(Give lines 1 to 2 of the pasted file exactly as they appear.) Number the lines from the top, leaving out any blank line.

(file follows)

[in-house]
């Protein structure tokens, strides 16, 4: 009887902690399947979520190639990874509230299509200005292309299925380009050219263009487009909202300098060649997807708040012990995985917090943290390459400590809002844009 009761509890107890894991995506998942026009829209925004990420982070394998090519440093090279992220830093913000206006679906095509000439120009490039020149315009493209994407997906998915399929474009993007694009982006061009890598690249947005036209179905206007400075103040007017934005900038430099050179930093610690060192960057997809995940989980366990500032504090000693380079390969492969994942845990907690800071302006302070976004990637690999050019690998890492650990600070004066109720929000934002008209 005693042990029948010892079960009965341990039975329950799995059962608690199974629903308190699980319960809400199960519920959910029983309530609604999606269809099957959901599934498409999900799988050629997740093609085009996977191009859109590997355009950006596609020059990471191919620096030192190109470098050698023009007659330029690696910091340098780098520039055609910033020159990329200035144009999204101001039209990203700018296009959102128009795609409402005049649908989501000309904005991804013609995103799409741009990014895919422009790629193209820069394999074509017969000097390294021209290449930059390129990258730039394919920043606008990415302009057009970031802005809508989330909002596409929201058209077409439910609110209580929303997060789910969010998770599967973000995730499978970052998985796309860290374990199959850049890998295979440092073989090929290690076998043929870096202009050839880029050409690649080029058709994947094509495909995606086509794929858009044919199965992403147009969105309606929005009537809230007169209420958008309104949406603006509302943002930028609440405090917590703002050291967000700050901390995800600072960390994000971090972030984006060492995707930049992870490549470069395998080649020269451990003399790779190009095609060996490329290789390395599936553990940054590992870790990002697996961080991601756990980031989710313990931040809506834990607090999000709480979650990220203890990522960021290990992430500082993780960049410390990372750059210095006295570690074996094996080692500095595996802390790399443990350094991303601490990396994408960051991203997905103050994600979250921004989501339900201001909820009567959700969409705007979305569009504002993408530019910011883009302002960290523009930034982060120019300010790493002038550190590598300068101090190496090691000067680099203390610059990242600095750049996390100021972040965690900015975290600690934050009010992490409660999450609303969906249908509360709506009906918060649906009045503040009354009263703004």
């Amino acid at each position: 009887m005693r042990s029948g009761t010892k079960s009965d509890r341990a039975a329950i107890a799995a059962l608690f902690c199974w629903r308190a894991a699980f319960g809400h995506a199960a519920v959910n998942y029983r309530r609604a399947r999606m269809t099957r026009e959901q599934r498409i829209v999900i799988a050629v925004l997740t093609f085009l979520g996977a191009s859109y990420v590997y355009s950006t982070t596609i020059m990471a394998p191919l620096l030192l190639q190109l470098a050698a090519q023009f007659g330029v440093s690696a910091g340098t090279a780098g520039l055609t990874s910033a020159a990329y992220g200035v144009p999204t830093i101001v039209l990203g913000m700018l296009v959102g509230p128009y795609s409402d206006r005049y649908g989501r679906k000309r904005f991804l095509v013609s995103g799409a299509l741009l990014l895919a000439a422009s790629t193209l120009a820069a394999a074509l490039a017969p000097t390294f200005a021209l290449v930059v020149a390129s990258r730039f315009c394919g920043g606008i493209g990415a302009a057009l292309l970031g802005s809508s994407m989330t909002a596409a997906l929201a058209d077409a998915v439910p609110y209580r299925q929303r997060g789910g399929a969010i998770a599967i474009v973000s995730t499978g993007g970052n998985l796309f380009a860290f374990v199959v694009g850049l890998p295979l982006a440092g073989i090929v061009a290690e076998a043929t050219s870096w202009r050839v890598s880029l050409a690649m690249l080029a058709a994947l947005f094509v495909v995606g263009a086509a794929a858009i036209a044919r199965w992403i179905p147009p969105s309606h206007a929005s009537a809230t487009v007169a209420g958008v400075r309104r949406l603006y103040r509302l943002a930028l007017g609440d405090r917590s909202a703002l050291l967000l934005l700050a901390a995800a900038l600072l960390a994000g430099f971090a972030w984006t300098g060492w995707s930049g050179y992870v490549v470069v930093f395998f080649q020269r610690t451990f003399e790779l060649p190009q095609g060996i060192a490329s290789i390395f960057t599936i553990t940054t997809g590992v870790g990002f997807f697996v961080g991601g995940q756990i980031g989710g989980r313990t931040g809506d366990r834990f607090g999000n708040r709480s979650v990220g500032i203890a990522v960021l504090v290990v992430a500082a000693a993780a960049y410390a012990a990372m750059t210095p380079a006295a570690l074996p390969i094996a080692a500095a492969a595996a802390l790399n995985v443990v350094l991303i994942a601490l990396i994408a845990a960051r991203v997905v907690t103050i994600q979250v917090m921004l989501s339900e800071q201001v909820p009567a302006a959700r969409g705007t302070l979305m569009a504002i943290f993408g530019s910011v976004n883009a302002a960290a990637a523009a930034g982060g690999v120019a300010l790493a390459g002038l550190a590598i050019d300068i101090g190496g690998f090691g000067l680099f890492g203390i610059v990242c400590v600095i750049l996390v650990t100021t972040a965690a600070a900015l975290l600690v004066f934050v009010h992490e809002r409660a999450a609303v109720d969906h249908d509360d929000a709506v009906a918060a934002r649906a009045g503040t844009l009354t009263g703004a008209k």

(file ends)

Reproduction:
[in-house]
């Protein structure tokens, strides 16, 4: 009887902690399947979520190639990874509230299509200005292309299925380009050219263009487009909202300098060649997807708040012990995985917090943290390459400590809002844009 009761509890107890894991995506998942026009829209925004990420982070394998090519440093090279992220830093913000206006679906095509000439120009490039020149315009493209994407997906998915399929474009993007694009982006061009890598690249947005036209179905206007400075103040007017934005900038430099050179930093610690060192960057997809995940989980366990500032504090000693380079390969492969994942845990907690800071302006302070976004990637690999050019690998890492650990600070004066109720929000934002008209 005693042990029948010892079960009965341990039975329950799995059962608690199974629903308190699980319960809400199960519920959910029983309530609604999606269809099957959901599934498409999900799988050629997740093609085009996977191009859109590997355009950006596609020059990471191919620096030192190109470098050698023009007659330029690696910091340098780098520039055609910033020159990329200035144009999204101001039209990203700018296009959102128009795609409402005049649908989501000309904005991804013609995103799409741009990014895919422009790629193209820069394999074509017969000097390294021209290449930059390129990258730039394919920043606008990415302009057009970031802005809508989330909002596409929201058209077409439910609110209580929303997060789910969010998770599967973000995730499978970052998985796309860290374990199959850049890998295979440092073989090929290690076998043929870096202009050839880029050409690649080029058709994947094509495909995606086509794929858009044919199965992403147009969105309606929005009537809230007169209420958008309104949406603006509302943002930028609440405090917590703002050291967000700050901390995800600072960390994000971090972030984006060492995707930049992870490549470069395998080649020269451990003399790779190009095609060996490329290789390395599936553990940054590992870790990002697996961080991601756990980031989710313990931040809506834990607090999000709480979650990220203890990522960021290990992430500082993780960049410390990372750059210095006295570690074996094996080692500095595996802390790399443990350094991303601490990396994408960051991203997905103050994600979250921004989501339900201001909820009567959700969409705007979305569009504002993408530019910011883009302002960290523009930034982060120019300010790493002038550190590598300068101090190496090691000067680099203390610059990242600095750049996390100021972040965690900015975290600690934050009010992490409660999450609303969906249908509360709506009906918060649906009045503040009354009263703004």